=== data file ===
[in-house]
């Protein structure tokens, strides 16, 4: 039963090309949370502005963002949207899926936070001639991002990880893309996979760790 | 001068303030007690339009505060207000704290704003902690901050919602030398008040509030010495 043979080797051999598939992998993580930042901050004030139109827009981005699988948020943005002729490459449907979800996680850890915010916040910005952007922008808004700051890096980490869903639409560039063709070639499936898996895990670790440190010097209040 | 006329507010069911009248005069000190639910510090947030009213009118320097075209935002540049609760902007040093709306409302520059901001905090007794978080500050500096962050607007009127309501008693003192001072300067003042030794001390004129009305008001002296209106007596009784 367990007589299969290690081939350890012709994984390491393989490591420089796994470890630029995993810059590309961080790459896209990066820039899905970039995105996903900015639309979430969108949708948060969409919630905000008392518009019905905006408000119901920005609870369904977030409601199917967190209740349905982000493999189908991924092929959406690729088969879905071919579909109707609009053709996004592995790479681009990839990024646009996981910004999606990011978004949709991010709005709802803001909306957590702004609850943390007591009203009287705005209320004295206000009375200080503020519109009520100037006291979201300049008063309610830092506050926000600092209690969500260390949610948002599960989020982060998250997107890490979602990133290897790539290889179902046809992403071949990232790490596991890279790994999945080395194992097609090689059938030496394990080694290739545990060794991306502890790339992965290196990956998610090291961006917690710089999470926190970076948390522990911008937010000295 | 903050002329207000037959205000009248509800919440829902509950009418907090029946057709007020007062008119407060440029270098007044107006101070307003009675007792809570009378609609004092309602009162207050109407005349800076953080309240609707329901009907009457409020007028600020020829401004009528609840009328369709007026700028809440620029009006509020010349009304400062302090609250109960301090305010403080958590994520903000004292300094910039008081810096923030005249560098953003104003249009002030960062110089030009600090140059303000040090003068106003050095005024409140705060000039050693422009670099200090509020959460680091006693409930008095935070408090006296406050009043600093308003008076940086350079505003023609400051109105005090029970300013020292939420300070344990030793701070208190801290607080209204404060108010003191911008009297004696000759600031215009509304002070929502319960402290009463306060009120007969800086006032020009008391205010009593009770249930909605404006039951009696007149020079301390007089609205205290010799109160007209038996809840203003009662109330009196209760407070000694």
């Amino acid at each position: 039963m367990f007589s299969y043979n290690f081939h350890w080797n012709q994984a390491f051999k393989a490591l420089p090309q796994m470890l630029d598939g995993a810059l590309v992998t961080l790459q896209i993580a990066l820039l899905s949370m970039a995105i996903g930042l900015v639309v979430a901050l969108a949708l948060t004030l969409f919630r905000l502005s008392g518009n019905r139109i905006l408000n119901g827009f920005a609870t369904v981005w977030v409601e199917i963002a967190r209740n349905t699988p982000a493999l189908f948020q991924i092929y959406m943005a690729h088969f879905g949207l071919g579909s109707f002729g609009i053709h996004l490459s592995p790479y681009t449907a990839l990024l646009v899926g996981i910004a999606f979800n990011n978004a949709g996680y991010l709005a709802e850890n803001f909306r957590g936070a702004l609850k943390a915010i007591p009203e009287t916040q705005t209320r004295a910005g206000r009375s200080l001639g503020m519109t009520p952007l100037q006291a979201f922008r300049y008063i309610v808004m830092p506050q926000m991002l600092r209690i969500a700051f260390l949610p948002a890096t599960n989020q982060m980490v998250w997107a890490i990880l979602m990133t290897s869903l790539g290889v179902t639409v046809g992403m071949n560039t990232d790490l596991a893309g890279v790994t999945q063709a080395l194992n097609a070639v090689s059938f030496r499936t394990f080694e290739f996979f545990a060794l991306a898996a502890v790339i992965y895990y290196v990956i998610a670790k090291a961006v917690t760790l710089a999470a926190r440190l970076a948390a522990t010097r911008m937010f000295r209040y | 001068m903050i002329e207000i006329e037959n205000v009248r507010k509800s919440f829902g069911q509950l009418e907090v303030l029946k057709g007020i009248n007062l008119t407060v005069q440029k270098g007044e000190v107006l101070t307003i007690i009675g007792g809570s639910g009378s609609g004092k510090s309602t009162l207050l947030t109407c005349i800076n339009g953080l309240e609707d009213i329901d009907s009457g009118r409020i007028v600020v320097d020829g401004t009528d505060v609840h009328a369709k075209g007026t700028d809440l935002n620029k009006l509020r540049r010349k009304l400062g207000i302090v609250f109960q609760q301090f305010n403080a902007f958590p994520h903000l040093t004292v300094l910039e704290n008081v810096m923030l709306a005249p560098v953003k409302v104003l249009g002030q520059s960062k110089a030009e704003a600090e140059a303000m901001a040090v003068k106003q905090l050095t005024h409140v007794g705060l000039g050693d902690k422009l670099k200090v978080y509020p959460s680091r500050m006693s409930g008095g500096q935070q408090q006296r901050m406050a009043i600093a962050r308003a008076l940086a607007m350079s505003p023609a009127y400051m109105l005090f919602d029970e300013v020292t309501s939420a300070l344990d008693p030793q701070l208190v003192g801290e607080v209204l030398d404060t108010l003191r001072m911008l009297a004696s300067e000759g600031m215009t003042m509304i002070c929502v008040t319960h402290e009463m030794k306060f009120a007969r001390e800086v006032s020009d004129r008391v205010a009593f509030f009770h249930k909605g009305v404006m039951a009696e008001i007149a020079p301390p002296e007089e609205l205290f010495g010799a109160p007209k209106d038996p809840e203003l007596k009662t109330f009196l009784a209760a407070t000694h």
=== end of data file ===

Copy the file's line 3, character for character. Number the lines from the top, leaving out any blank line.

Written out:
């Amino acid at each position: 039963m367990f007589s299969y043979n290690f081939h350890w080797n012709q994984a390491f051999k393989a490591l420089p090309q796994m470890l630029d598939g995993a810059l590309v992998t961080l790459q896209i993580a990066l820039l899905s949370m970039a995105i996903g930042l900015v639309v979430a901050l969108a949708l948060t004030l969409f919630r905000l502005s008392g518009n019905r139109i905006l408000n119901g827009f920005a609870t369904v981005w977030v409601e199917i963002a967190r209740n349905t699988p982000a493999l189908f948020q991924i092929y959406m943005a690729h088969f879905g949207l071919g579909s109707f002729g609009i053709h996004l490459s592995p790479y681009t449907a990839l990024l646009v899926g996981i910004a999606f979800n990011n978004a949709g996680y991010l709005a709802e850890n803001f909306r957590g936070a702004l609850k943390a915010i007591p009203e009287t916040q705005t209320r004295a910005g206000r009375s200080l001639g503020m519109t009520p952007l100037q006291a979201f922008r300049y008063i309610v808004m830092p506050q926000m991002l600092r209690i969500a700051f260390l949610p948002a890096t599960n989020q982060m980490v998250w997107a890490i990880l979602m990133t290897s869903l790539g290889v179902t639409v046809g992403m071949n560039t990232d790490l596991a893309g890279v790994t999945q063709a080395l194992n097609a070639v090689s059938f030496r499936t394990f080694e290739f996979f545990a060794l991306a898996a502890v790339i992965y895990y290196v990956i998610a670790k090291a961006v917690t760790l710089a999470a926190r440190l970076a948390a522990t010097r911008m937010f000295r209040y | 001068m903050i002329e207000i006329e037959n205000v009248r507010k509800s919440f829902g069911q509950l009418e907090v303030l029946k057709g007020i009248n007062l008119t407060v005069q440029k270098g007044e000190v107006l101070t307003i007690i009675g007792g809570s639910g009378s609609g004092k510090s309602t009162l207050l947030t109407c005349i800076n339009g953080l309240e609707d009213i329901d009907s009457g009118r409020i007028v600020v320097d020829g401004t009528d505060v609840h009328a369709k075209g007026t700028d809440l935002n620029k009006l509020r540049r010349k009304l400062g207000i302090v609250f109960q609760q301090f305010n403080a902007f958590p994520h903000l040093t004292v300094l910039e704290n008081v810096m923030l709306a005249p560098v953003k409302v104003l249009g002030q520059s960062k110089a030009e704003a600090e140059a303000m901001a040090v003068k106003q905090l050095t005024h409140v007794g705060l000039g050693d902690k422009l670099k200090v978080y509020p959460s680091r500050m006693s409930g008095g500096q935070q408090q006296r901050m406050a009043i600093a962050r308003a008076l940086a607007m350079s505003p023609a009127y400051m109105l005090f919602d029970e300013v020292t309501s939420a300070l344990d008693p030793q701070l208190v003192g801290e607080v209204l030398d404060t108010l003191r001072m911008l009297a004696s300067e000759g600031m215009t003042m509304i002070c929502v008040t319960h402290e009463m030794k306060f009120a007969r001390e800086v006032s020009d004129r008391v205010a009593f509030f009770h249930k909605g009305v404006m039951a009696e008001i007149a020079p301390p002296e007089e609205l205290f010495g010799a109160p007209k209106d038996p809840e203003l007596k009662t109330f009196l009784a209760a407070t000694h």